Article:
“We play a pretty similar style game, and I think we kind of can think the game alike,” said Kristo of Miller. “He goes to the hard places on the rink that make you successful.

“[J.T. has] a really good head for the game and he plays hard, so I think we can almost work off each other and feed off of each other. We’re getting some good chemistry going right now together – it’s been a good start so far with him and hopefully we can just keep it going.”

Gernander realizes the potential advantages the young players on his roster may gain from playing alongside teammates with NHL experience.

“I certainly think that if they get to know and play with [guys who have played in the NHL], and maybe even talk to them about some of the things they worked through at the AHL level before they were able to make that jump to the NHL… The more interaction they can have with current NHLers is beneficial to these guys – to see that a lot of times, the best path to the NHL is through the American League. The benefits that can be derived from playing in this league are all good experiences.”

For the Eden Prairie, Minn., native, his teammates aren’t the only ones who have shown him what it takes to make the jump to the NHL. Like Kristo, Gernander is a Minnesota native and former college standout himself.

“Coach has really helped me with the adjustment,” said Kristo. “Obviously, his goal for me is to get me moved up to New York. Some little things that I can get away with down here, he shows me on video and tells me, ‘You need to do this better.’ We’ll work on stuff like that in practice – he’s been very patient with me and he’s helped me a lot so far.”

Gernander is confident that with continued hard work, Kristo can round out his overall game and maintain NHL-caliber skills on both sides of the puck.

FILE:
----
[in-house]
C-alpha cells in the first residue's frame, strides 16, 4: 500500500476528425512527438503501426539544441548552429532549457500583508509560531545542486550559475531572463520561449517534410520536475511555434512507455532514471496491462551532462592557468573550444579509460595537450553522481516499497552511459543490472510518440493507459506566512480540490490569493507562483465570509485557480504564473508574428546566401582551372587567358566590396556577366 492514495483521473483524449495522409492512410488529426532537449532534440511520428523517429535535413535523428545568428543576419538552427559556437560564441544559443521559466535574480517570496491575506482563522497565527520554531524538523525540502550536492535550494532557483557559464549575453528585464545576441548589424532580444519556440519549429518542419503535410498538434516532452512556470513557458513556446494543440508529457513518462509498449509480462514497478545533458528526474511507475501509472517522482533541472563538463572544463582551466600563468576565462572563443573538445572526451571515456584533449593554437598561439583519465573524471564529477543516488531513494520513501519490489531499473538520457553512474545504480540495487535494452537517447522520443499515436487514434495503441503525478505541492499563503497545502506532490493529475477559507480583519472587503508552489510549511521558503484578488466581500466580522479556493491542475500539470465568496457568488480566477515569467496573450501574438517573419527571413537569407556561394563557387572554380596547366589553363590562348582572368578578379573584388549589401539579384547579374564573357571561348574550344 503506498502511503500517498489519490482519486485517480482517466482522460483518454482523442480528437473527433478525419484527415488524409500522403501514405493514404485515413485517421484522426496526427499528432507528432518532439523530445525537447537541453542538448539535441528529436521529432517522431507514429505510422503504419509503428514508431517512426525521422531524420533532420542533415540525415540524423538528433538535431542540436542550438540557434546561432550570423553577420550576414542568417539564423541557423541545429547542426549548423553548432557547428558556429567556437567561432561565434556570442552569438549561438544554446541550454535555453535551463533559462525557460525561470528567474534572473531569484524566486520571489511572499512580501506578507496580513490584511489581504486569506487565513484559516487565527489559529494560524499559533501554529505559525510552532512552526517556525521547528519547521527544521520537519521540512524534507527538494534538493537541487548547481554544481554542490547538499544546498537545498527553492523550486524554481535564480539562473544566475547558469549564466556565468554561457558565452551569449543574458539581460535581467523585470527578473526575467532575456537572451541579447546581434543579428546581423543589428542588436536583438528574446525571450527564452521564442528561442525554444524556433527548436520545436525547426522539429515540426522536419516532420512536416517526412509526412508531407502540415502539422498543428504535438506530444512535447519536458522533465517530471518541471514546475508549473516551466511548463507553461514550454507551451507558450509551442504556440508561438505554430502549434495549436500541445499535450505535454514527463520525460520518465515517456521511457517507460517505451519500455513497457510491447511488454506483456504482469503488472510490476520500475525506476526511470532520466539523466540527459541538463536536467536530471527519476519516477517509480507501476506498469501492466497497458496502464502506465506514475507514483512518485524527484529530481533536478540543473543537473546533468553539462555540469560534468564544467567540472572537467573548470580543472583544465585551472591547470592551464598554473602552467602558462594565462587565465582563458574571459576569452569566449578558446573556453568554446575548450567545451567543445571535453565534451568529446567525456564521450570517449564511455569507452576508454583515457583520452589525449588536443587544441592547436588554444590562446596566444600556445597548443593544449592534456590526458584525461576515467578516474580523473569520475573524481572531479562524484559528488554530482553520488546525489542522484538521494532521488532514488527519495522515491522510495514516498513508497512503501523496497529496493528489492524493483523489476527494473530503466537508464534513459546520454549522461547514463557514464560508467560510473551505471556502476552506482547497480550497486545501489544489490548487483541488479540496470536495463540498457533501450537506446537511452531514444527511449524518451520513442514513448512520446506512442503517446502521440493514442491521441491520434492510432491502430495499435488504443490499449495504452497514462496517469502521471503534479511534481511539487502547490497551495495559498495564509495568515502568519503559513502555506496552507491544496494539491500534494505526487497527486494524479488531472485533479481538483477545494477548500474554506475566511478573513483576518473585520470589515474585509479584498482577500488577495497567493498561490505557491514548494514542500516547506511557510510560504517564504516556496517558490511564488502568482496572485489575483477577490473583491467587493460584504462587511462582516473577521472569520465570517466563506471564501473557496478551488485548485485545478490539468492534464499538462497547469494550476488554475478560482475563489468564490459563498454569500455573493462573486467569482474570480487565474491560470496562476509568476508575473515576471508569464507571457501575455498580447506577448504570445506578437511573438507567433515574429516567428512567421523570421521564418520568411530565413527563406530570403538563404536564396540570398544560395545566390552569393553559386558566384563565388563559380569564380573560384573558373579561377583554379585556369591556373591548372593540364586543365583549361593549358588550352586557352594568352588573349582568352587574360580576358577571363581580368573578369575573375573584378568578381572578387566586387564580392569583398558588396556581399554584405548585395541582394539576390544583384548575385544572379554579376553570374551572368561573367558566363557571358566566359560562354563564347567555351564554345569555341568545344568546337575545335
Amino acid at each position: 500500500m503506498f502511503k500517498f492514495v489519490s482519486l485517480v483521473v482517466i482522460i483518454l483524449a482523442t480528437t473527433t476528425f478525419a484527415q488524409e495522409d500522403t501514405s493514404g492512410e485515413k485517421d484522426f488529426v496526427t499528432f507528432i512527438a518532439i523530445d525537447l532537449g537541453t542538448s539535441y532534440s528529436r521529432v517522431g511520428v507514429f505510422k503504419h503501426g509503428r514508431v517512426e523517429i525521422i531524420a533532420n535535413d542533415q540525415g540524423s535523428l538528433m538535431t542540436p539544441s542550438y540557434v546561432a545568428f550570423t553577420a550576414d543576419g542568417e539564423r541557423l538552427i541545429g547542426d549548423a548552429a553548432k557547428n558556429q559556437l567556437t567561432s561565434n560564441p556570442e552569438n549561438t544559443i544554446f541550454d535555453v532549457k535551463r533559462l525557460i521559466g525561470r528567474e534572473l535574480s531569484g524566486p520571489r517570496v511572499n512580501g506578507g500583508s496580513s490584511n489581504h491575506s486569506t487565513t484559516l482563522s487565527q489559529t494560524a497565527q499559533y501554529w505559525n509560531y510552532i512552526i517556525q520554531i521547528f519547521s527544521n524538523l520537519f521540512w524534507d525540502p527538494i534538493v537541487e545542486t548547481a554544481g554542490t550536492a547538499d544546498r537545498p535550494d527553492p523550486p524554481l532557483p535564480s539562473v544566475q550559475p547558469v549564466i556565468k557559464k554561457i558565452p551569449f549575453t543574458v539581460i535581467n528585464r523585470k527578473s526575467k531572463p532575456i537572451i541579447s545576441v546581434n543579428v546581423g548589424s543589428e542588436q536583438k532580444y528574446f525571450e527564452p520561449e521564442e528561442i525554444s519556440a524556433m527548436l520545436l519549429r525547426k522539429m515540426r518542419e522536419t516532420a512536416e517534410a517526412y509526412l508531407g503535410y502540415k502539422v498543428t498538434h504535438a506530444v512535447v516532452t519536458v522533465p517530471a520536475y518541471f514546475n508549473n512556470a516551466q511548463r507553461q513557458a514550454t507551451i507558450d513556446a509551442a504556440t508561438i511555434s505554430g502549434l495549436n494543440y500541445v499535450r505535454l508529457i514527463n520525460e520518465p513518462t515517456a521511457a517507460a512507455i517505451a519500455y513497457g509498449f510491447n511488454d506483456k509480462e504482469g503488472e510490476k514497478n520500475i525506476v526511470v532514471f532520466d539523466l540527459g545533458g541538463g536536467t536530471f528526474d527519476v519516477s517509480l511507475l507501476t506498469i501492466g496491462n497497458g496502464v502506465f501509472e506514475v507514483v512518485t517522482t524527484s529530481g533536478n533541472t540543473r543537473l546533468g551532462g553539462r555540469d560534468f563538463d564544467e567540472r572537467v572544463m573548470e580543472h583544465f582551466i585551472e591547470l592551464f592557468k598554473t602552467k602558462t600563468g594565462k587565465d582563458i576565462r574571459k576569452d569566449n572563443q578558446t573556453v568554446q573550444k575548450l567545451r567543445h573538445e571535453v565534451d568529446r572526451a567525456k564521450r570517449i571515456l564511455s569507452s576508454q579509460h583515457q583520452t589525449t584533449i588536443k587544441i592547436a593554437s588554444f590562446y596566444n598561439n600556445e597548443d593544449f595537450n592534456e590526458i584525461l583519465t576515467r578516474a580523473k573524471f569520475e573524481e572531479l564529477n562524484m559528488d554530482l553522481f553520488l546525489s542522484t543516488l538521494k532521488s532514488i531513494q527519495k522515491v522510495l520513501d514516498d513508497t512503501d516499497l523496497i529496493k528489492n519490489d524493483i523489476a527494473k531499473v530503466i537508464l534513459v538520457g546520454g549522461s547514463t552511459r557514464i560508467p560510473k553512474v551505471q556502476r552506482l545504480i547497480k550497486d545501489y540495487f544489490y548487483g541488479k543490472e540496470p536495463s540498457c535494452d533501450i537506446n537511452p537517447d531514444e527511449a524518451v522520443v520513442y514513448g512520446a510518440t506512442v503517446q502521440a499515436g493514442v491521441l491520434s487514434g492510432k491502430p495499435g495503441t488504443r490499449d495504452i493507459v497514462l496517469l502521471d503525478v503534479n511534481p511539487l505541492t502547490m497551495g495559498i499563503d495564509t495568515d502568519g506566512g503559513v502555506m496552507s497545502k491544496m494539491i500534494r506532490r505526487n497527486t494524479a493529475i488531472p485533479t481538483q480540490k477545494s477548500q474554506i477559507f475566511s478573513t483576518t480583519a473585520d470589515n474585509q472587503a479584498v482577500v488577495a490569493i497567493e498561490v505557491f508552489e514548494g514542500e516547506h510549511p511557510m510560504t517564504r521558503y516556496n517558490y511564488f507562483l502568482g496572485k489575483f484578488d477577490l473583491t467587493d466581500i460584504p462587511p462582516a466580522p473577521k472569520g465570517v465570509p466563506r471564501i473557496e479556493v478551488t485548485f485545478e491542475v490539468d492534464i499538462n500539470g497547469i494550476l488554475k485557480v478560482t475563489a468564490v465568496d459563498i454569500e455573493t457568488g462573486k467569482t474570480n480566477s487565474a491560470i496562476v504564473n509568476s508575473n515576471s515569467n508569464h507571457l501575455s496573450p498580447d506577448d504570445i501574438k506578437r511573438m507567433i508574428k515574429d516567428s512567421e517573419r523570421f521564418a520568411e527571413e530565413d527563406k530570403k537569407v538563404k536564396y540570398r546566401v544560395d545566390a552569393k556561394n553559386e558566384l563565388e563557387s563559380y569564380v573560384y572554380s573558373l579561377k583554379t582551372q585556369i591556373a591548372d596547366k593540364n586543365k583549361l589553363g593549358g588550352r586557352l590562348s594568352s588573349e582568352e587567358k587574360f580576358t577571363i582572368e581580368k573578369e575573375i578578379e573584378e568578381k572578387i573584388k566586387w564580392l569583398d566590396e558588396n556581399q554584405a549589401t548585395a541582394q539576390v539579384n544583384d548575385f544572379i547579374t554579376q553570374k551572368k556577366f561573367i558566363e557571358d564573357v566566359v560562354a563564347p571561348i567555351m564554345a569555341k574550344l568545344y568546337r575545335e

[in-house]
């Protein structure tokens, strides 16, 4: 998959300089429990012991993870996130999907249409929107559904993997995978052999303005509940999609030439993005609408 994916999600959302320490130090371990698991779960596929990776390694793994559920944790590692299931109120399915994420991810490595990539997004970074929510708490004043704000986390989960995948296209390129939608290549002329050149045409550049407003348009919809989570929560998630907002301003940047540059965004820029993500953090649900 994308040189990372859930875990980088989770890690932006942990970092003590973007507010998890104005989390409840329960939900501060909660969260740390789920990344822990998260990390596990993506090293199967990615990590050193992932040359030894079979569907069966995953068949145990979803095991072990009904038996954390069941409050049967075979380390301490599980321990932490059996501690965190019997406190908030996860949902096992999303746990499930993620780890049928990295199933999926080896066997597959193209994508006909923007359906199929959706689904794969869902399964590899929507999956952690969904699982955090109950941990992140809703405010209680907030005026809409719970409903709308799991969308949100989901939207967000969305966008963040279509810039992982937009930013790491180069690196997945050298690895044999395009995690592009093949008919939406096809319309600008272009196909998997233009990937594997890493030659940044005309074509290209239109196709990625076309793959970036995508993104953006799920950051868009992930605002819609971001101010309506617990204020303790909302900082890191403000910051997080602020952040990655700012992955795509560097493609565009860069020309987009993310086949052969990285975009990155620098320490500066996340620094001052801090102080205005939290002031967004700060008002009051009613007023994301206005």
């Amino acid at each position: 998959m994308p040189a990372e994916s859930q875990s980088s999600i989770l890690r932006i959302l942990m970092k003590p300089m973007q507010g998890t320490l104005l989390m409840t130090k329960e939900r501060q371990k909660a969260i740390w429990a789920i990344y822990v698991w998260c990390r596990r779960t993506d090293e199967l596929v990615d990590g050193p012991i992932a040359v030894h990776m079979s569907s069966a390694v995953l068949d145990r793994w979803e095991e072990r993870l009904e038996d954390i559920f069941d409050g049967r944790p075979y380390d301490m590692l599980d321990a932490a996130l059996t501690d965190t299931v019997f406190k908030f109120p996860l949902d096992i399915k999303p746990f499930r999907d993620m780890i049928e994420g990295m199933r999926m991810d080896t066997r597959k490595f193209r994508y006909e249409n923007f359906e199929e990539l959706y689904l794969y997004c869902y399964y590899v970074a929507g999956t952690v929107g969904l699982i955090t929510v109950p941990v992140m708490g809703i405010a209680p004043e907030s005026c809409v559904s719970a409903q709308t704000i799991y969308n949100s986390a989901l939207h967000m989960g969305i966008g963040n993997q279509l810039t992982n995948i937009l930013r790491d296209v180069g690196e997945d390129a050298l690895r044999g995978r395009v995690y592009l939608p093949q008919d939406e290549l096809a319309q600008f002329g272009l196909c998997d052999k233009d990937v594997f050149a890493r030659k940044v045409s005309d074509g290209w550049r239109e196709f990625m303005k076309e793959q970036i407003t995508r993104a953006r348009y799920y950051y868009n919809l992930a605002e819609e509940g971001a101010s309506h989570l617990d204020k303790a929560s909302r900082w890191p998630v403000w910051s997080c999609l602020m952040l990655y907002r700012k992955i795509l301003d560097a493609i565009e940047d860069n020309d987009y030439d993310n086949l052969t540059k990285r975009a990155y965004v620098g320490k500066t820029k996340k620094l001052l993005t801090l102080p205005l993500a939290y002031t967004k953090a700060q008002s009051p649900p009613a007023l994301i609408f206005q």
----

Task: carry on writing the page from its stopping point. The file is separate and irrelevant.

“I think when he’s on his game, the things he brings to the table offensively are probably NHL-worthy right now – but that’s only one side of the game,” said Gernander. “He’s got to learn the defensive side, squeeze some of the mistakes out of his game and do all the little things away from the puck before he’s going to be someone that’s challenging for a full-time job in the NHL.”

Showing an advanced sense of maturity for a rookie, Kristo recognizes the progression in his game so far and the changes that are still in process.

“When you move up levels, the players are better and better, so you have to be better in your D-zone and you can’t give away pucks,” said Kristo. “I’m a guy that likes to make plays, and it’s been a little bit of an adjustment, not trying to make the perfect play every time but just trying to make the right play – being a little more simple.”

Kristo’s successes as a first-year pro are paving the way for a lucrative career in hockey, according to his coach.

“He’s gotten off to a great start and he’s become one of our offensive leaders,” said Gernander. “That’s pretty good given the fact that he’s a rookie – it’s not like he’s been in the league for five or six years, this is right out of the box.

It’s all part of the American Hockey League’s learning process that has become crucial for many NHL prospects.

“I think that’s a pretty big responsibility, too,” said Gernander. “That’s part of his process of maturation here – learning to deal with [being a leader], to be accountable or to be the go-to guy night in and night out.

“Now that he’s probably drawing a bit more attention from the opposition, he’s going to have to find ways to continue to have offensive success and to make a name for himself that way as well.”